March 12, 2006
Flint Journal
James L. Smith
In a world with grocery stores in nearly every community, it’s hard to imagine that some people drive nearly three hours a week to obtain dairy products.
But farmer Chuck Oliver’s customers do just that.
Oliver, who battled the Michigan Department of Agriculture over the right to sell raw milk on his farm, has tripled his customer base in the last six months to about 300, with just word-of-mouth advertising.
And at least for now, he has made peace with state agriculture regulators.
Oliver’s milk is straight from the cow, without pasteurization. Pasteurized milk, the type purchased in stores, is heated to kill bacteria, then bottled and cooled.

State health officials say it poses a health risk because of bacteria. But the state allows farmers, their families and employees to drink it, just not to sell it to the public.
But through a loophole called “cow-sharing,” Oliver is allowed to provide the public raw milk. Customers purchase a share in a cow, which includes its care and feeding, then receive milk from the animal on a weekly basis.
Under the plan, the milk costs shareholders about $4.50 a gallon. But they say it is worth the cost, since the high-nutrient product retains healthy enzymes killed in the commercial pasteurization process, Oliver said.
Cooperative groups of shareholders, especially those from long distances, band together to pick up the milk and then distribute it to others, saving gas and time.
And proponents swear by it.
Dr. Ted Beals, a retired Veteran’s Administration pathologist and a retired member of the medical school at the University of Michigan-Ann Arbor and a shareholder with Oliver, said he believes raw milk is better for people than commercial milk and tastes better too.
“Drinking raw, fresh, unprocessed milk tastes wonderful,” Beals said. “It has a creamier taste, finer flavor and is just more satisfying. It’s a more nutrient-dense food and it diminishes the desire to keep eating and eating.”
In addition to the health aspects of raw milk, Beals said he likes that the close relationship between consumer and farmer – and the elimination of the middleman – benefits both.
“A lot of us are concerned abut the economic plight of farmers,” Beals said. “By purchasing locally from farmers, they get all the dollars we pay for it. It’s a huge social and economic plus.”
Beals said there are misconceptions about bacteria in raw milk.
“The world is full of bacteria, only a very small amount that cause illness,”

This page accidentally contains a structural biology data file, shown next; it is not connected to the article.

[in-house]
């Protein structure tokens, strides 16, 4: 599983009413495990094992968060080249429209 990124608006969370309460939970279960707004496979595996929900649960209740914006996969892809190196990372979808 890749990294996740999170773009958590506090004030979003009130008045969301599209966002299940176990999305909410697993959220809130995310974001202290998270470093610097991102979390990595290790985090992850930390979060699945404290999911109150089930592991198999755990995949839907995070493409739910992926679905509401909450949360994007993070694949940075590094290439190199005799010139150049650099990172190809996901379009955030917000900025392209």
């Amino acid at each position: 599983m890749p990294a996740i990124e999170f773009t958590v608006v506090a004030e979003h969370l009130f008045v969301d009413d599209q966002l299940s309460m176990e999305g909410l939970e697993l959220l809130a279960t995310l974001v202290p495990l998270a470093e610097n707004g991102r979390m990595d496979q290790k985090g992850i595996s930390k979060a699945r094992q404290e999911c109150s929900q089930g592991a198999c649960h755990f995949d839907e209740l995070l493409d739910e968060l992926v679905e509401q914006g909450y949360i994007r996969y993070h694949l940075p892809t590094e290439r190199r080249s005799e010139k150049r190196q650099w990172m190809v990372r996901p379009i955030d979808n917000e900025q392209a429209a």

Beals said. “Different kinds of bacteria that are natively in raw milk are nutritionally helpful because they help the digestion.”
Another Oliver shareholder and proponent is Diane Franklin of Davisburg, who said the switch from processed milk to the raw product has improved her family’s health.
“I have introduced at least 30 families to raw milk,” Franklin said. “My husband and I are healthier and don’t go to the doctor as much.”
At first Franklin said her two daughters wouldn’t touch the raw milk, but now enjoy the product.
Oliver said his organic farming methods are easier on the cows, too.
Commercial dairy farms drain 80 pounds a day out of a cow, while Oliver’s process takes about 40 to 45 pounds. Commercial cows are used up in about four years; Oliver said some of his dairy cows are 15 years old.
“My cows are not overstressed,” Oliver said.
Others have a split opinion about raw milk. John A. Partridge, Michigan State University associate professor of food science and human nutrition, has been skeptical of raw milk consumption, but has moderated his position.
“Personally, I don’t see any big tangible advantages, but it’s my neutral ground that it’s OK if someone has been properly informed about potential risks. They can make a decision that they want to consume that product. I’m not sure we should necessarily prevent that.
“If you tried to feed the whole of the population on raw milk, the incidence of transmission (of diseases) would go up dramatically, I have absolutely no doubt,” he added.
Partridge said he would recommend against drinking raw milk for anyone with a compromised immune system, or anyone undergoing chemotherapy. He said he would also urge caution against it for the elderly and the very young.